If you eat at a restaurant in Allegheny County, you’ve probably seen a green health inspection sticker on the door. But what does it tell you? Turns out, not much.
One burger joint in Pittsburgh has repeatedly kept raw hamburger meat, lettuce and coleslaw at temperatures that allow bacteria to flourish. A chain restaurant’s worst violations in the past three years were a missing floor tile and a dirty floor drain.
Both restaurants have maintained their approved-to-operate green stickers from the Allegheny County Health Department, but one would’ve earned a ‘C’ and the other an ‘A’ if the county’s attempts to institute a restaurant grading system had passed.
Nearly all of the roughly 4,200 restaurants in the county have a green sticker — no matter whether it had five high-risk health violations in its last inspection or none.
There have been two failed attempts, most recently in May, to pass an A-B-C restaurant grading system that could give consumers more refined health information at a key decision-making point — entering a restaurant.
Although the Allegheny County Health Department supported the change, the county council voted the A-B-C system down 12-1. Everyone who spoke at the meeting opposed the measure. Most were from the restaurant industry.
PublicSource wondered why there was so little support for the measure when the Centers for Disease Control and Prevention estimates about one in six people get a foodborne-related illness a year.
So, we acquired the criteria for the potential grading system and records of health inspections from July 2014 through April 2015. The result of combining the two is a look at how county restaurants would have scored under the letter grading system.
About three-quarters of nearly 5,000 restaurant inspections in the county would’ve resulted in an ‘A’, according to the PublicSource analysis.
About 18 percent of inspections would’ve earned a ‘B’ and 6 percent would’ve gotten a ‘C’ grade. A ‘C’ grade could include multiple high-risk violations, such as cutting lettuce on the same surface as raw meat, in addition to several medium- and low-risk violations.
The analysis started with July 2014 because that’s when inspectors started assigning a level of severity to each health inspection violation.
The analysis showed there were 57 inspections in that 10-month period that would’ve fallen below a ‘C’ and warranted an alert or closure by the health department.
The health department actually issued just 11 consumer alerts and closed 11 restaurants.
“When we examined the number of violations that were occurring on first inspection and also the number of repeat visits that we were being required to do, it was very apparent that there needed to be changes made” to the inspection system, said Dr. Karen Hacker, head of the Allegheny County Health Department.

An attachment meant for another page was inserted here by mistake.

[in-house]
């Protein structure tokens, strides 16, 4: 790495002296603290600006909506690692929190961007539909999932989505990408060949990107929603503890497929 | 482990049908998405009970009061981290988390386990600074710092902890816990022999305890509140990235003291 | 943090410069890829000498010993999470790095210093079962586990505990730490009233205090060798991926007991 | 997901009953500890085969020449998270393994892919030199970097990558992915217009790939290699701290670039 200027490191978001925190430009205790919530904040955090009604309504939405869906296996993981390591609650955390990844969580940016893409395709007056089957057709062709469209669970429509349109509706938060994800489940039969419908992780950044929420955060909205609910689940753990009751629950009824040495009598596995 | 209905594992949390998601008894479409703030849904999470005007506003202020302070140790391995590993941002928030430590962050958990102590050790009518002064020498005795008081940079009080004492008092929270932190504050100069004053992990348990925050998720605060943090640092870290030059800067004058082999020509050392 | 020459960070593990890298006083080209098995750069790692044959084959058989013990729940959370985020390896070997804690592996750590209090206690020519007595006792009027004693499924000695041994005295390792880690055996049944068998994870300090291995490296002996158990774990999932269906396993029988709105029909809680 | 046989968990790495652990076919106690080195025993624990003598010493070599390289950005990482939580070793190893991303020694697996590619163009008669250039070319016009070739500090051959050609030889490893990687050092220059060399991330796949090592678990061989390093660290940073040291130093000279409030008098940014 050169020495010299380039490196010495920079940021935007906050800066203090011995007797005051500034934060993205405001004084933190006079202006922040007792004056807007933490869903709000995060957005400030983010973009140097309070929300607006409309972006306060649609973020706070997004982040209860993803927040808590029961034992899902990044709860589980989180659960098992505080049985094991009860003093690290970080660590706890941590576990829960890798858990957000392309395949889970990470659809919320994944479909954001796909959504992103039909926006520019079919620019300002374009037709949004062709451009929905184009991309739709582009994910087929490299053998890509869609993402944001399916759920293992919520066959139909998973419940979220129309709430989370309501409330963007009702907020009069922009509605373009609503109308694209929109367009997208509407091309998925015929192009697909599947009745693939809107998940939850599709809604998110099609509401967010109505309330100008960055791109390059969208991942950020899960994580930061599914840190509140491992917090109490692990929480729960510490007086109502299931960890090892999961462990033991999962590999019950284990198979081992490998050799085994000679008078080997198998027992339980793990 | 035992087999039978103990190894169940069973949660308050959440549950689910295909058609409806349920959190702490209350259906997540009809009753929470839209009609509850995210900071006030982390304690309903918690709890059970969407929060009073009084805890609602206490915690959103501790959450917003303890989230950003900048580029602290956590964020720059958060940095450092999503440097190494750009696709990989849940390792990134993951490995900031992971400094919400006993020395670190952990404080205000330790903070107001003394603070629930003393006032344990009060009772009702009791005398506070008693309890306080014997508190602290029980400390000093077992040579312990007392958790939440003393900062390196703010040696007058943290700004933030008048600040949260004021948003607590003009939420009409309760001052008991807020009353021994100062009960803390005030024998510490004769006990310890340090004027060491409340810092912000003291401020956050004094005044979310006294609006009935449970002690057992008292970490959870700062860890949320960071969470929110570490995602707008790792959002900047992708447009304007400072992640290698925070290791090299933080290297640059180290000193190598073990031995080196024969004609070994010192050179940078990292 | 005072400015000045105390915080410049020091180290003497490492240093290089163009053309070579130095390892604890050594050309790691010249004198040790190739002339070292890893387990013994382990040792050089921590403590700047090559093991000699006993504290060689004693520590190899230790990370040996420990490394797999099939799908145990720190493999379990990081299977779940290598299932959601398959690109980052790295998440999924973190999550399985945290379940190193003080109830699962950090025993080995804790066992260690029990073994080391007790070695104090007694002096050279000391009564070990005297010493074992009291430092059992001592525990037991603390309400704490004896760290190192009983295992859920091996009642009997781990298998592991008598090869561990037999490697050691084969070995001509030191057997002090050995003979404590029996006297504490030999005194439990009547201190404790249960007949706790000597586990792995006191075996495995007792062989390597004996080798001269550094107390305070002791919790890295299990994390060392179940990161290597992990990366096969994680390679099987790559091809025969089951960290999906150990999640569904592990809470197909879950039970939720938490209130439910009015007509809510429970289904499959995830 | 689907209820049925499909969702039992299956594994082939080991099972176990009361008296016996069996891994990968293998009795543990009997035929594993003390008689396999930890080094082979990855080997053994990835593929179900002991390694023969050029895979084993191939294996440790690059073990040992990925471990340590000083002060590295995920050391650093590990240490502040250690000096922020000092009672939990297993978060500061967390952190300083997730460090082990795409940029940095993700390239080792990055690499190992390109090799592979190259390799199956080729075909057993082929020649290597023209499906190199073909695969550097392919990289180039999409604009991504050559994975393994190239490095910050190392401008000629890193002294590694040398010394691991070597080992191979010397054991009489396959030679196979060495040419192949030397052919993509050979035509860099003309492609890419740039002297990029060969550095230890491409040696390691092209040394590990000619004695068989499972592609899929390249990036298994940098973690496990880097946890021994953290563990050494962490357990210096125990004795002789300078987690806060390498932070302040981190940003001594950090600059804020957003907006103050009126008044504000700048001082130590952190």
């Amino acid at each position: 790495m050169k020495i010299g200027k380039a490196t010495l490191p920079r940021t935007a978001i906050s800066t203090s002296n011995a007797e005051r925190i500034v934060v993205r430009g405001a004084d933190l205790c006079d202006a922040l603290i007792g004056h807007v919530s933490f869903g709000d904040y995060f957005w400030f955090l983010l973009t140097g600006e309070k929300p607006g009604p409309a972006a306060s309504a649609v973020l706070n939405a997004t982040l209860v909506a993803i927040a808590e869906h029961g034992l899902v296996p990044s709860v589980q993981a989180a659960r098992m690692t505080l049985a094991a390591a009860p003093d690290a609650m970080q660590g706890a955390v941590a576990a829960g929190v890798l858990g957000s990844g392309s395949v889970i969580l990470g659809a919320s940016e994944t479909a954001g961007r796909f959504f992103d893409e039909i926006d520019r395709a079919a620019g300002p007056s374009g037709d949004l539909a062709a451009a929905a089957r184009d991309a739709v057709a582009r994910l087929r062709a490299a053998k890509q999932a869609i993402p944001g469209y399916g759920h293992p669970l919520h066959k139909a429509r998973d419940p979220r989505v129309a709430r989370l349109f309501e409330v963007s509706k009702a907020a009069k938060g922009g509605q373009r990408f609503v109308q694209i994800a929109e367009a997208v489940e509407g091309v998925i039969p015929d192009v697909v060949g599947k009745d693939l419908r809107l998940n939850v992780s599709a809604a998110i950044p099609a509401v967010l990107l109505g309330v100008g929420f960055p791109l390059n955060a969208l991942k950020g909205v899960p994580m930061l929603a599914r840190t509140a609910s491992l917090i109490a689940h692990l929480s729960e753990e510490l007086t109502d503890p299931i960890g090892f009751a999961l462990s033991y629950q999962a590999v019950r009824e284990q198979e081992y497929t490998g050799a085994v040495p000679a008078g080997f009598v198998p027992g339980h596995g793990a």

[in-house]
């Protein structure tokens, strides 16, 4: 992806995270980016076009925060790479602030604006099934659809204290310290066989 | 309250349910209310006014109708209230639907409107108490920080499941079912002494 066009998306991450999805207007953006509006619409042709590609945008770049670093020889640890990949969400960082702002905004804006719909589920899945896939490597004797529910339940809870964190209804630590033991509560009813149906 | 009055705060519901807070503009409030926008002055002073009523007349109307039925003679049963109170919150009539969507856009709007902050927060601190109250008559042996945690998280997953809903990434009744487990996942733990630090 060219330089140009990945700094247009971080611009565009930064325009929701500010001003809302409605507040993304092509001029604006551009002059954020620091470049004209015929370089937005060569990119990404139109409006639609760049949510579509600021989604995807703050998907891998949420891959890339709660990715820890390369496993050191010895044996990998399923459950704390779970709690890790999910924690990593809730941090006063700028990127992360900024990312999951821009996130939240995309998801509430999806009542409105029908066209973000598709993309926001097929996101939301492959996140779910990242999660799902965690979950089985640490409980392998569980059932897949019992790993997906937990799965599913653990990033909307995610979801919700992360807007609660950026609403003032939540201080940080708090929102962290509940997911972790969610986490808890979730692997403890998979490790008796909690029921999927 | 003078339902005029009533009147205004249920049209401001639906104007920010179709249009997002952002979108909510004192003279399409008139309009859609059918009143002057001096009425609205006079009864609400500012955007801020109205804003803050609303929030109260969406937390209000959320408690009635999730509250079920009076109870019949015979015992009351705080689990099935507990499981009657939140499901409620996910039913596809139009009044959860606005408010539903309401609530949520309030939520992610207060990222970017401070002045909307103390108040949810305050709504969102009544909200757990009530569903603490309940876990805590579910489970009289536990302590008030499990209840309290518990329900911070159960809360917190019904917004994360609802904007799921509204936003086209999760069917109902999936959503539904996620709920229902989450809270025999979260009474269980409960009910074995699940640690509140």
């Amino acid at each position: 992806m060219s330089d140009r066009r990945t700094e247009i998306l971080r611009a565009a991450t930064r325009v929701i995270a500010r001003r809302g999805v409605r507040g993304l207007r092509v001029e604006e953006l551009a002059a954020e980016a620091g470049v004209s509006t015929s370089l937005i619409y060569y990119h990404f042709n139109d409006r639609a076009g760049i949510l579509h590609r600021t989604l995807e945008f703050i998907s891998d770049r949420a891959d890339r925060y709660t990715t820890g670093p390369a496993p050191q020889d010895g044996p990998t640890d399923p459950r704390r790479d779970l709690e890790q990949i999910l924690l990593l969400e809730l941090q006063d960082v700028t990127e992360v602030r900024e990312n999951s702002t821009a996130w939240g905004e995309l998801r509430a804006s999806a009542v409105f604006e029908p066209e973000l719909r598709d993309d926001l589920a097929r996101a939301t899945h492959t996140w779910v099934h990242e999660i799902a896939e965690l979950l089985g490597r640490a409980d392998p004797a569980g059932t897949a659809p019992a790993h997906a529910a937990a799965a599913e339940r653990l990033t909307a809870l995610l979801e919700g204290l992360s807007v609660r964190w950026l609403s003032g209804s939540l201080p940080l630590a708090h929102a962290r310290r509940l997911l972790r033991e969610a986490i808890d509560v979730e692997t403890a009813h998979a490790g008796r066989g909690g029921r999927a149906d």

But the county council voted the measure down. “The council represents the populace so we must abide by that decision,” Hacker said.
The current system
Allegheny County has a green, yellow and red system, which basically operates as a pass or fail method.
Green means a restaurant is permitted to operate; yellow means the health department issued an alert to warn consumers about poor health conditions; and red means the restaurant was ordered to close.
It wasn’t always this way. Pittsburgh had an A-B-C grading system, along with many other cities, after World War II. Allegheny County instituted its current system in 1994.
Kevin Joyce, owner of The Carlton Restaurant, a white-tablecloth restaurant in downtown Pittsburgh, was a chief opponent of the recent proposal to change the system. He said, “I think what a green rating means is that it’s a place that’s safe to eat — that the county’s inspected it and it’s safe to eat.”
However, as PublicSource found, there’s a wide spectrum of cleanliness in the kitchen among restaurants operating with a green sticker.
About 18 percent of inspections would have resulted in a perfect score during the 10-month period studied, while 12 percent had at least two-high risk violations in a single inspection.
The most common high-risk violations include not following cleanliness guidelines and not keeping food hot or cold enough.
Several of the city’s well-known chefs and restaurant owners declined to be interviewed about the grading system.
Consumers might not be aware of problems at restaurants unless they go to the health department’s website to view inspection reports.
John Graf, who owns the Priory Hotel on the North Side and is vice chair of the Pennsylvania Restaurant and Lodging Association board, said the inspection reports provide the best information to consumers.
“How long does it take to go to the county website?” Graf said. “People are on Google or Facebook for hours on end, you know, use your smartphone and look it up. I don’t see that that’s a huge barrier.”
Doug Powell, a former food safety professor at Kansas State University and co-author of the food safety blog BarfBlog, said health information is most effective at the point of sale.
“The value of grading systems at the door is that most people make decisions when they walk up to the restaurant,” Powell said. “They’re not going to look online. Lots of places have tried putting up websites and other things, but most people are going to make decisions when they go to the door.”
As an alternative, the Allegheny County Health Department is exploring the idea of putting QR codes on restaurants, so someone with a smartphone could scan the code and see the restaurant’s health inspections.
Grading and pressure
Heidi Balas, who blogs about food at The Steel Trap, said it would’ve been interesting to see whether her favorite restaurants scored well.
But, as a high school English teacher, Balas also said she understands the fears restaurant owners have about all their work being reduced to a single letter grade.
“Our schools are graded based on test scores….Our bridges are graded,” she said. “We live in a world where we expect things to be graded and we’re used to it.”